In his "war room" in The Treasury, the building owned by Andrew Tripe and his wife, Carolyn Nicklin, Andrew gets down to the nitty-gritty, the reasons he's taking on the incumbent, Hamish McDouall, and running for the office of mayor of Whanganui.
A large whiteboard fills one wall, and it's an artwork of black bullet points and expanded ideas.
"I want to engage with the community to see where we go," he says. He wants his mayoralty to be guided by the people he represents, to a large degree. "What I'm keen to do is create a cross-governance forum to solve deep social problems ... and a people's forum, ratepayers, where we can sit round and have a chat about what's going on on the ground. Where are your pain points? Things like that. These are just some ideas."
Andrew has a diverse background and has "done some stuff", taking him to this point. He says future focus is important.
"I believe I've got the skills that are needed to take Whanganui forward."
"I've had some reasonably chunky roles around the world and in New Zealand as well," he says.
Andrew was the first ever Pakeha student at Kauangaroa Primary School and began his working life on the family farm.
"I think that transition from farm boy, scrubcutting and sheep shearing, to working on the largest change programme in Europe at the time with IBM, to making massive infrastructure decisions with New Zealand Refining at the executive table, to having to roll out a global strategy with National Australia Bank across 40,000 employees and four continents, including the BNZ; through that has given me this unique ability to go from the hand piece to the whiteboard."
Better living; climate resilience; connecting Whanganui to the world; differentiation through design — "arts, design, the awa and heritage, these are our points of difference, so to be able to accentuate those ..." — safety in our streets; local government reforms — The bullet points on the board have a lot to say.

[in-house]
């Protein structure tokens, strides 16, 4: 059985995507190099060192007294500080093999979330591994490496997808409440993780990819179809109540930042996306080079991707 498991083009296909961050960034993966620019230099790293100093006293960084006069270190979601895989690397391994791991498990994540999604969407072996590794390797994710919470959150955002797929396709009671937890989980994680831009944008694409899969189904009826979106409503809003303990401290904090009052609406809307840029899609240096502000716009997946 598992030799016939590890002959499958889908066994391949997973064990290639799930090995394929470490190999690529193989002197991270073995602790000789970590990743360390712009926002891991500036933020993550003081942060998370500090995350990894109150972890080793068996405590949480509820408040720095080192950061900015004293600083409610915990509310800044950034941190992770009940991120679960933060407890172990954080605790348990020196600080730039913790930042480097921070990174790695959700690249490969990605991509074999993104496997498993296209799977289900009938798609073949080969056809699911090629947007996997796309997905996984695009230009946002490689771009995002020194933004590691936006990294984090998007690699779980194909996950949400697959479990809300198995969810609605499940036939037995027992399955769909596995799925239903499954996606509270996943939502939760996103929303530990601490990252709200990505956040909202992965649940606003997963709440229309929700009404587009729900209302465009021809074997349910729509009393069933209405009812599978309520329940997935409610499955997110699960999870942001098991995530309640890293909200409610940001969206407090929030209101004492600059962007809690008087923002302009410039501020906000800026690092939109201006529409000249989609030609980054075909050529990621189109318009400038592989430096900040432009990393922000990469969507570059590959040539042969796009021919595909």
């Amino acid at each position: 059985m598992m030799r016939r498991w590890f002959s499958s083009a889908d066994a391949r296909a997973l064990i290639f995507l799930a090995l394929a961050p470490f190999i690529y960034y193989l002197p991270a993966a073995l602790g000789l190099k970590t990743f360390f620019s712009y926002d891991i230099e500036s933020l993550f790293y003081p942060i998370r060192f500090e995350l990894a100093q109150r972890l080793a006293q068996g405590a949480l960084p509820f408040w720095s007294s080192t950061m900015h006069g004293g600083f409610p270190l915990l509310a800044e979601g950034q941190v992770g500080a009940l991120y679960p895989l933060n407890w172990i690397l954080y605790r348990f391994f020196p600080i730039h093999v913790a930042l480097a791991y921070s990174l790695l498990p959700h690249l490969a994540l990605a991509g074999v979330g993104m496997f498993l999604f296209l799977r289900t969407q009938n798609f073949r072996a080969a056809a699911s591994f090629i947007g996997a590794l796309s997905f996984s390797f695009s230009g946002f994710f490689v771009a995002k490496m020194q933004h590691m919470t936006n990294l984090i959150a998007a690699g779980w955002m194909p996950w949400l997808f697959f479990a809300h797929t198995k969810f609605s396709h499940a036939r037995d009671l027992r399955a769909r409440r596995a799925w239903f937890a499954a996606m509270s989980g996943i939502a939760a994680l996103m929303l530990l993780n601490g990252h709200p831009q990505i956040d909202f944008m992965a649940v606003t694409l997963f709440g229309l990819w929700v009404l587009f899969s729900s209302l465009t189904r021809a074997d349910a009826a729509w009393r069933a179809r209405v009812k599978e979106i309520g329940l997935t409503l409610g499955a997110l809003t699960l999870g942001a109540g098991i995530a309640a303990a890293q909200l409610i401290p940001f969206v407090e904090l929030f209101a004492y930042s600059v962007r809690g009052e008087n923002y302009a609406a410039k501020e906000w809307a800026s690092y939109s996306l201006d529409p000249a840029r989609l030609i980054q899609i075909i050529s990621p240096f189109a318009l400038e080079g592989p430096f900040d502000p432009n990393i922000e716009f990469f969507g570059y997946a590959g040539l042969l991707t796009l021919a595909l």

Andrew has spoken with all sitting district councillors to gauge support, of which there is plenty.
Mind you, he can pretty much communicate with anyone and feels comfortable doing so.
"Everyone's got a story; everyone's got beating hearts; we're all trying to get on with life the best we can."
He has done a lot of work with local government over the years so he is no stranger to council methods and protocol.
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One thing he wants to do is raise Whanganui's profile, nationally and internationally.
"We need to say, 'here we are', and what does it look like from the outside to come to Whanganui. When we live here we see it for what it is, but sometimes we don't take an objective view." What does Whanganui offer to people coming here? "What's our story?"
Andrew and Carolyn bought the former National Bank building in 2016 when it was derelict ... "And we backed Whanganui. We bought this when we didn't know what things were going to be like. It was a symbol of our hope for Whanganui. We had a vision for it to be what it is today — The Treasury: a box of treasures of different people, different tenants, who are trying to get ahead in life and make things work for them."
He sees tough times going into the future so Whanganui needs a council able to respond to that.
"I don't want to be a 'one-issue' person. I need a balanced perspective across a bunch of things.
"As a mayor, you are there to serve the people, first and foremost."
He says the job as mayor, if it happens, has come to him. He did not go looking for it. "I have been interested in it and I'm keen to do it, but some significant community leaders have come to me."
He says while change is important and inevitable, Whanganui needs to hold on to its identity. "That community substance and the fabric that makes us who we are. That's our anchor: who we are and what we stand for ... but we also need something that will take us into the future. It's an 'and' conversation.
"Whanganui is going to be very different in years to come. How do we deliberately go there as opposed to just waiting for it to happen ... for it to be done to us?"